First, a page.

Current Interior Design Trends That Won’t Date: According to the Experts


Current Interior Design Trends That Won’t Date: According to the Experts

Zara McDonald Sep 28, 2018

It's inevitable that trends will date. But what about the rare few that stand the test of time?
While high-street trends can strike fear into the heart of any interior designer, there’s a reason the average consumer loves them: they’re easily available, often cheap and will impress your friends.

Of course, it’s easy believe you are filling your home with only the most timeless of design, but the reality is, in our consistent search for the “wow” factor, trends snake their way into our homes promising to be the hero of every quiet, unassuming space.
It’s inevitable that trends will date. But what about the rare few that stand the test of time?

Soft Edges
According to interior designer Meredith Lee, soft, round edges on furniture is a trend that will last.
“[For example], round mirrors, round coffee tables, rounded soft edges on furniture. It adds softness to rooms, is user-friendly for small people and classic shapes never date.”
  Soft edges, like ones on mirrors, won't date according to Meredith Lee. Photo: Stocksy

Natural Stone
Director of design firm Studio Gorman, Suzanne Gorman, believes on the “on-trend” use of natural stone – heavily veined and patinated – is a trend that has longevity to it.
“Stone, being a natural resource, will only ever date well,” she says.
“It is difficult to imagine that a natural resource, when used well, could be considered to have dated. Stone has been central to material choice in architecture and interior design throughout the ages, used for both its unique beauty, strength and durability. When used as part of a beautifully resolved design, stone will always endure.”
Meredith Lee agrees, arguing “stone with lots of texture, colouring and veins” is being “used in big volumes in bathrooms and kitchens for benchtops and splashbacks” at the moment.
“Stone has naturally developed over thousands of years and adds character, uniqueness and durability to spaces. What can be more timeless than that?” she says.

Mid Century Furniture
Interior designer Lucinda Kimpton of Kimpton Interiors believes any design element that is “on trend” will not date so long as it is “made of quality” and “placed in the appropriate architecture or environment”.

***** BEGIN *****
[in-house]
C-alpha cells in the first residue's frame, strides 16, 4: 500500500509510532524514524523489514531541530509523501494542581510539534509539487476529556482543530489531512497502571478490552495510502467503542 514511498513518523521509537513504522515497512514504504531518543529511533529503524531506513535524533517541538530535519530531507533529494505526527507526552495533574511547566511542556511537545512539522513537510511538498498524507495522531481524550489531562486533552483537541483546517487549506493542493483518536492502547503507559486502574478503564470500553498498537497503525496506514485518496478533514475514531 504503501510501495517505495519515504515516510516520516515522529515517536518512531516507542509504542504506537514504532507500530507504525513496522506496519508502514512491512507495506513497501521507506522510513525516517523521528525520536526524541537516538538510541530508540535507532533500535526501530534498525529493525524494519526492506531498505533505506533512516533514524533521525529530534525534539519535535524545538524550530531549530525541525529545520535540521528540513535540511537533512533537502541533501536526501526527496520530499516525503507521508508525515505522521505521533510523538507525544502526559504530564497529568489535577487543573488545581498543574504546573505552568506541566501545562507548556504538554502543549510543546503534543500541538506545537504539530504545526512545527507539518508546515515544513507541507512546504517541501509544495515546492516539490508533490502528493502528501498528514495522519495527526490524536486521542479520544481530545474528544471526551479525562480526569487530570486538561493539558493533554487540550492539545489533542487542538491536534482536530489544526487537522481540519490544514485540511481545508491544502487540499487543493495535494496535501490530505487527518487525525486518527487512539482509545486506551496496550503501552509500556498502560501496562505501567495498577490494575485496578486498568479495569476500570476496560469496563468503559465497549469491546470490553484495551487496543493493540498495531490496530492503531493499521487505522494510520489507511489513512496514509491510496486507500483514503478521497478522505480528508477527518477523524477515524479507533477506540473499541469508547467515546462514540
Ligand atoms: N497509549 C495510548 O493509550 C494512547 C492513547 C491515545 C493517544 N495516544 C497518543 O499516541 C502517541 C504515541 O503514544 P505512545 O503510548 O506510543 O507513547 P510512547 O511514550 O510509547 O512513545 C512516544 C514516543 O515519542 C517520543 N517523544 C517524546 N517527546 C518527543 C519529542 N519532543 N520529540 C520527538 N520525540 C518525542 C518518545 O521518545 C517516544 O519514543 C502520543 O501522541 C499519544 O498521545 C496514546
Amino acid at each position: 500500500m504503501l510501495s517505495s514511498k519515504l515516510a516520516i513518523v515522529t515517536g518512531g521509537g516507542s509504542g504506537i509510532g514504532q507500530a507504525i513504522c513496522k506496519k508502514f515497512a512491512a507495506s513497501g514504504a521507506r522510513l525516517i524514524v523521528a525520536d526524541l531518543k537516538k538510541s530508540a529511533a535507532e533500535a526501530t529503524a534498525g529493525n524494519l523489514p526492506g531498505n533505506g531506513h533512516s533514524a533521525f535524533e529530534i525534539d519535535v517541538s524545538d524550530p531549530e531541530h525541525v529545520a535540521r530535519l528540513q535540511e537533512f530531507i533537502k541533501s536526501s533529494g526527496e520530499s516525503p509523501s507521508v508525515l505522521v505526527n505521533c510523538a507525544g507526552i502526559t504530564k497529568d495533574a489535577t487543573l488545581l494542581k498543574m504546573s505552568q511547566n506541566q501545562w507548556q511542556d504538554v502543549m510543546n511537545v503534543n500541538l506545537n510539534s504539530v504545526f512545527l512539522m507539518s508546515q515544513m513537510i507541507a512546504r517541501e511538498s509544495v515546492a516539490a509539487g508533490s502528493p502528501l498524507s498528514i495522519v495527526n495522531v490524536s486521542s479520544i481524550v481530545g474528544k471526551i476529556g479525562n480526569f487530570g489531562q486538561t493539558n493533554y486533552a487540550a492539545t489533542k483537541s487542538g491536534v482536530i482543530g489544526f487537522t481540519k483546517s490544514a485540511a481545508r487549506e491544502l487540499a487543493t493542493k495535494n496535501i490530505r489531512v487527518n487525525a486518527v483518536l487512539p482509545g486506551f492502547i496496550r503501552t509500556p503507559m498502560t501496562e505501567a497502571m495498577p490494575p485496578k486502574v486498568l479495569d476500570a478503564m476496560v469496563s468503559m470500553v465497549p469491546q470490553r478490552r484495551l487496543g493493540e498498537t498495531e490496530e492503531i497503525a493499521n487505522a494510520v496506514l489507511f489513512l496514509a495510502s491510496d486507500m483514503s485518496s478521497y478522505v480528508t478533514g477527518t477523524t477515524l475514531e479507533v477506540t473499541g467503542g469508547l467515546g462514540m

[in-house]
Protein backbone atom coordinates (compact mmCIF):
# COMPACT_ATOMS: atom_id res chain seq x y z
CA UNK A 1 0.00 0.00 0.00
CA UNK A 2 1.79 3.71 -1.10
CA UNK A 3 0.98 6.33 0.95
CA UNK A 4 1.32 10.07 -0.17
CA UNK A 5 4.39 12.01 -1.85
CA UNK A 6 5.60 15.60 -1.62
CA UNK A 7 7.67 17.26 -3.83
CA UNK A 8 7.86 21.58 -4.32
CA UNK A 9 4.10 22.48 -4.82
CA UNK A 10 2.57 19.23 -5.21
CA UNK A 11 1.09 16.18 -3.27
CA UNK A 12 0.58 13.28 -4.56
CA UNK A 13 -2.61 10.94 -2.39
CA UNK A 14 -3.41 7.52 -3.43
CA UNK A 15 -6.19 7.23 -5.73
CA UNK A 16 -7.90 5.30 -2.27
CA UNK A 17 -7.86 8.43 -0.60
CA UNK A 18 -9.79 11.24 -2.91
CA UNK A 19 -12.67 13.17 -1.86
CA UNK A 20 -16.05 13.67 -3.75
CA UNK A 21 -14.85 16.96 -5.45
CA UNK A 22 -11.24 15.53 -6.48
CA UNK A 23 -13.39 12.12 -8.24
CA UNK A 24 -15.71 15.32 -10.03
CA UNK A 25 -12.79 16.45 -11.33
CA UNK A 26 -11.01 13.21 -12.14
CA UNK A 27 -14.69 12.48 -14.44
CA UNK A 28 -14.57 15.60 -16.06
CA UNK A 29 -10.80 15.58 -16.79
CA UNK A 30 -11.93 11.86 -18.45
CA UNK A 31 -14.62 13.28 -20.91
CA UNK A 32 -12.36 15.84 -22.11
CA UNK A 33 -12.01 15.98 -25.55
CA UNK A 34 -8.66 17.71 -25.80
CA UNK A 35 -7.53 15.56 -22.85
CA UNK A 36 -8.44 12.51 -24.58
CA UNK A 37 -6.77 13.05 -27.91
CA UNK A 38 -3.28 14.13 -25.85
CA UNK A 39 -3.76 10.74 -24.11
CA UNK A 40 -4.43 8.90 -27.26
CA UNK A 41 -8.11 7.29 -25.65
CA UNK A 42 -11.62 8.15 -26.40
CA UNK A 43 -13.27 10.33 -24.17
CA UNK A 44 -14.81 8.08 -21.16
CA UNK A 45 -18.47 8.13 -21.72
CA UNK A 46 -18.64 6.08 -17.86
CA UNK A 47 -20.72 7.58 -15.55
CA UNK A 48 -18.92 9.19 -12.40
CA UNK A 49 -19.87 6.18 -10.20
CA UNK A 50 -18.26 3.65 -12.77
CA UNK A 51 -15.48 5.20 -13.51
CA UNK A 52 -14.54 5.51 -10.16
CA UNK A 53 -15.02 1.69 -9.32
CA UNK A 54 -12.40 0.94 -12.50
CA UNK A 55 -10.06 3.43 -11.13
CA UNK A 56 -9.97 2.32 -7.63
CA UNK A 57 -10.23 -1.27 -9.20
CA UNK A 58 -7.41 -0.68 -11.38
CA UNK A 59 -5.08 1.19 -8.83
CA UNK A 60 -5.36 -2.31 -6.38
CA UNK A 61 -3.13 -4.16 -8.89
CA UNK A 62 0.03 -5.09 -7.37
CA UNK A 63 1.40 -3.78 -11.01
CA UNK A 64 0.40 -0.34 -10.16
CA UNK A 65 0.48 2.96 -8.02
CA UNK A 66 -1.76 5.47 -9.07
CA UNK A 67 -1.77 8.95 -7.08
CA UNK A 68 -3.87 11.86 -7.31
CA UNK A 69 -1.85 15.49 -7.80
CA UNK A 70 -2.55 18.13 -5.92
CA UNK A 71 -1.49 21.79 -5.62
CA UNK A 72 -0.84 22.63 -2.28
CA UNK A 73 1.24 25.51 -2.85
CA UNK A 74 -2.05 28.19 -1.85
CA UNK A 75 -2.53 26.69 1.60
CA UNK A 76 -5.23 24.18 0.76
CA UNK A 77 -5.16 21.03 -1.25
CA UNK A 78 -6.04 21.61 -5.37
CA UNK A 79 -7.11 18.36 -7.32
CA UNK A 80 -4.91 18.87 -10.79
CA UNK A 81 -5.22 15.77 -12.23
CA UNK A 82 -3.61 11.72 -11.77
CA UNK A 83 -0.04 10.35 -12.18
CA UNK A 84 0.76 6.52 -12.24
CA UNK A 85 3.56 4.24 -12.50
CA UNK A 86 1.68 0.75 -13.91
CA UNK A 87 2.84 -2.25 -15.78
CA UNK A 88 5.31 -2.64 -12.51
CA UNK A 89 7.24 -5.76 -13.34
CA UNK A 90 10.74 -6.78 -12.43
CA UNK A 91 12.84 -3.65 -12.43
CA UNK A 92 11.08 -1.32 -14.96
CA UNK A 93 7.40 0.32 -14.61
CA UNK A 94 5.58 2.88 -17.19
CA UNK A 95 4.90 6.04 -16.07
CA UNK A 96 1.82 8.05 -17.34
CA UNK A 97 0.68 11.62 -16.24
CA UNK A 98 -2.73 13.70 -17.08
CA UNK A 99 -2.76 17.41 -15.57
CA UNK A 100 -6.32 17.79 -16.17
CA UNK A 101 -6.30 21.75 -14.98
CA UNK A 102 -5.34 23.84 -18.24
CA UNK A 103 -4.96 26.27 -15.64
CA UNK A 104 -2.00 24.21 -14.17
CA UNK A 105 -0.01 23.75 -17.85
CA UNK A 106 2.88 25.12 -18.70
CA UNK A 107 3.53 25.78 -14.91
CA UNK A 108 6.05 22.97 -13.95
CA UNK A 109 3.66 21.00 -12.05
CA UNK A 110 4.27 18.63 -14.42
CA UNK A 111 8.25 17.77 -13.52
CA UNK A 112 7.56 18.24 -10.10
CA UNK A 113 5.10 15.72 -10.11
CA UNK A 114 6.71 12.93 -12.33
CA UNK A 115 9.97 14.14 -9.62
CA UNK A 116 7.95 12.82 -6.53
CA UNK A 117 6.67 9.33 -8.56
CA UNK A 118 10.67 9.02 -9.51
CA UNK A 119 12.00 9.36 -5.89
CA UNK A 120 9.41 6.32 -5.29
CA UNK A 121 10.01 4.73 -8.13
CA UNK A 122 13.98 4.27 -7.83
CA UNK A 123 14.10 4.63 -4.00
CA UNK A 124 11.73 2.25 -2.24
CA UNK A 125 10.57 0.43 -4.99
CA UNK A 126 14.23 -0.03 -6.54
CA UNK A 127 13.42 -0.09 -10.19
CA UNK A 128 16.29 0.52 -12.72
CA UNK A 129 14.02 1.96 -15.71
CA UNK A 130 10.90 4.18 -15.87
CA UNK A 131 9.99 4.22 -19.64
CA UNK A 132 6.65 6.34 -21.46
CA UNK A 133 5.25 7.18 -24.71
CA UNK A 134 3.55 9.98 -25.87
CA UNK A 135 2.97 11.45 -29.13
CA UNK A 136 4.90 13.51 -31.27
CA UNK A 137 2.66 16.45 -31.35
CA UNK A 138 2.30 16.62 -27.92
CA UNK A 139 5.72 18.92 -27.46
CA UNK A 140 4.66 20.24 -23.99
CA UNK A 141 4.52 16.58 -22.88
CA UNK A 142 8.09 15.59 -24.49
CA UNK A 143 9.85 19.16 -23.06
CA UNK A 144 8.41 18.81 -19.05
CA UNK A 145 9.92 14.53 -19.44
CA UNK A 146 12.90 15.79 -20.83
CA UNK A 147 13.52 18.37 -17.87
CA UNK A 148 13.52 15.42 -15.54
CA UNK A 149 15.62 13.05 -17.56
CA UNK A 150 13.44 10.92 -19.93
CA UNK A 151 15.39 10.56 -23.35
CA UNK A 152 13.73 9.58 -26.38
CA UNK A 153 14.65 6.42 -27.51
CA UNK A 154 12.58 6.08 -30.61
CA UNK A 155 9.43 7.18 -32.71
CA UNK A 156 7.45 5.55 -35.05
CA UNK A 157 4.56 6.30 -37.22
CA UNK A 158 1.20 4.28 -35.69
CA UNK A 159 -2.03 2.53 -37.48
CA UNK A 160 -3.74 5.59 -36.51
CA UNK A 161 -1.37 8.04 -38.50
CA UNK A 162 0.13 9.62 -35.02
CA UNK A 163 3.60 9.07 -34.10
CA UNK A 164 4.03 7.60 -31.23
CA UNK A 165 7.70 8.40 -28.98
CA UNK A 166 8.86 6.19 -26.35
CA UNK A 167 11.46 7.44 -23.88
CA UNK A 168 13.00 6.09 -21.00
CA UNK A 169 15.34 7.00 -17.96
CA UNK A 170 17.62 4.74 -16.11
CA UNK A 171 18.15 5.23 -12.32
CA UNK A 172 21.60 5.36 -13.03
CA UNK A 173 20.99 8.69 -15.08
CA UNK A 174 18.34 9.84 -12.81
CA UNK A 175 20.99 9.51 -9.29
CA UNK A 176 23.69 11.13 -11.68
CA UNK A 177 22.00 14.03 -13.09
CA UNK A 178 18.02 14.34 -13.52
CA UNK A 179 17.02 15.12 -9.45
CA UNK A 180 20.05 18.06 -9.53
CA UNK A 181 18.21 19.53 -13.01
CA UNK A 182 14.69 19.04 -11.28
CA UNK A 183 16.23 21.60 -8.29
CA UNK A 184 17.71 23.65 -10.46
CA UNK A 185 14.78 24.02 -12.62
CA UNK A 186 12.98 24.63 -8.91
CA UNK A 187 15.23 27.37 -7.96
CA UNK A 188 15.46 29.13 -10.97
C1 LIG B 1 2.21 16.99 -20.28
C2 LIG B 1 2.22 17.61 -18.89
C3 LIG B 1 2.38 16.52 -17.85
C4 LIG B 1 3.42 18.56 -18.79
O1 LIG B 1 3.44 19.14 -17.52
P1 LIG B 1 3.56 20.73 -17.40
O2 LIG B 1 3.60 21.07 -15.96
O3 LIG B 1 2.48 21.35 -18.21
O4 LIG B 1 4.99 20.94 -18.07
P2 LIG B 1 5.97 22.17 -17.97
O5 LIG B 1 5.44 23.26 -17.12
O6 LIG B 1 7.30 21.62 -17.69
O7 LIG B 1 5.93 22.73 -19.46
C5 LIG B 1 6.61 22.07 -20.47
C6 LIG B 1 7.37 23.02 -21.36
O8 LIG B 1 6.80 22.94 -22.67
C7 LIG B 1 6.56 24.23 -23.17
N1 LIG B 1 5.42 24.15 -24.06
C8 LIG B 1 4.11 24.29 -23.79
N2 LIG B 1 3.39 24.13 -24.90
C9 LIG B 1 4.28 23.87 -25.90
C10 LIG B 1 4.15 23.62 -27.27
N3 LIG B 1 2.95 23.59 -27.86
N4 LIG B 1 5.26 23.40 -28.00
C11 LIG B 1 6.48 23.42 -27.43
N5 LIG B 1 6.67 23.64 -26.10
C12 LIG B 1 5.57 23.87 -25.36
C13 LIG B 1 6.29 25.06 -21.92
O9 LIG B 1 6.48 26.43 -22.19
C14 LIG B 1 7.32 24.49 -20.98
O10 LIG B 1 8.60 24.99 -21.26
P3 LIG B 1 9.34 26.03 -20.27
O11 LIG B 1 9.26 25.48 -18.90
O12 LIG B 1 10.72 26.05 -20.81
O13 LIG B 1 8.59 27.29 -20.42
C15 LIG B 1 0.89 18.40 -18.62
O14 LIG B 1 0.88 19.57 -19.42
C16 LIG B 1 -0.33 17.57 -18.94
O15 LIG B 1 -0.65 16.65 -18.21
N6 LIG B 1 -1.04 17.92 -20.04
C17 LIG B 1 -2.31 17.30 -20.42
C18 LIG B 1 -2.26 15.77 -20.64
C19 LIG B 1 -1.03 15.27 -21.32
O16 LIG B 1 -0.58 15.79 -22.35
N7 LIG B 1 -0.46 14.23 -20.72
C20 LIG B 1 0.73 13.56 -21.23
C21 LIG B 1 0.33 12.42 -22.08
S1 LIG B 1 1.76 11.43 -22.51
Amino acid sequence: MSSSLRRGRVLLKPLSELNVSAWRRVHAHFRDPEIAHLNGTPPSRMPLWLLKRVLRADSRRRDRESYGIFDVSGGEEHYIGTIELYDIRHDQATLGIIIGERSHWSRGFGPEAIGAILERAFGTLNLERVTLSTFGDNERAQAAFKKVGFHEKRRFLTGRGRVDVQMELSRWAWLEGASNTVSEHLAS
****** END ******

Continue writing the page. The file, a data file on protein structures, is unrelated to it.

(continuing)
“Take mid-century furniture as an example. We’re seeing a lot of this at the moment and when it’s placed in a space that correlates, all of a sudden it just belongs,” she says.
”To assist in avoiding the dating game – pardon my pun – I also believe that one needs to bring in pieces that are not of the same design era or aesthetic.
”It’s like the denim rule in fashion, there may be a minuscule moment in time where wearing head-to-toe denim is cool, but lets face it, it only works for a fleeting moment and can only be pulled off by a certain personality.”
  We're seeing a lot of mid-century furniture at the moment. Image: iStock

Japanese Style
Gorman believes Japanese designers and design are really having a moment right now and “can do no wrong”.
“Japanese design is not just about perfection, in fact it can be quite the opposite to seemingly perfect sleek minimalism of the early 2000s or the Danish ‘hygge’, meaning delightfully cosy simple spaces.
”Japanese design embodies the notion of wabi-sabi – simplicity in its natural state, imperfections and all. It embraces a natural, lived-in look that celebrates natural materials such as slubbed crushed linen, weathered timbers, subtle natural colour, organic shapes and texture.
“With our world becoming increasingly hectic and chaotic, Japanese design will always endure for the relief it provides from the craziness,” she says.

Recycled materials
There’s nothing more on-trend right now than materials used with purpose, and Gorman is confident it will stay that way for some time.
“On trend now are any designs that embrace imaginative and innovative ways to reuse materials,” Gorman says, noting the prevalence of “reconstituted or man-made timbers”.
“Recycling and reuse is taking a particularly significant direction in interiors and architecture. It is the result and reality of the sheer volume of waste now produced, being a major global concern for our society. New production methods that create beautiful, tactile materials [that] embrace recycling and reuse are the responsibility for our modern life, rather than a temporary trend.”

  Designers are being encouraged to be innovative with materials. Image: Stocksy

Not following trends
Of course, what’s trendier than not following trends at all? It’s a trend that will transcend all trends, according to interior designer Camilla Molders.
“Individuality will never date,” she says. “Staying away from trends and surrounding your home with things you love is the best way to avoid trends that date and costly mistakes. Design your home for you.”

Kimpton agrees: “If we are referring to current interior design I believe there is a huge difference between contemporary and on trend. Contemporary design is made to suit a sustainable ethic both aesthetically and practically whereas on-trend items are a part of an ever changing space, which is then referred to landfill.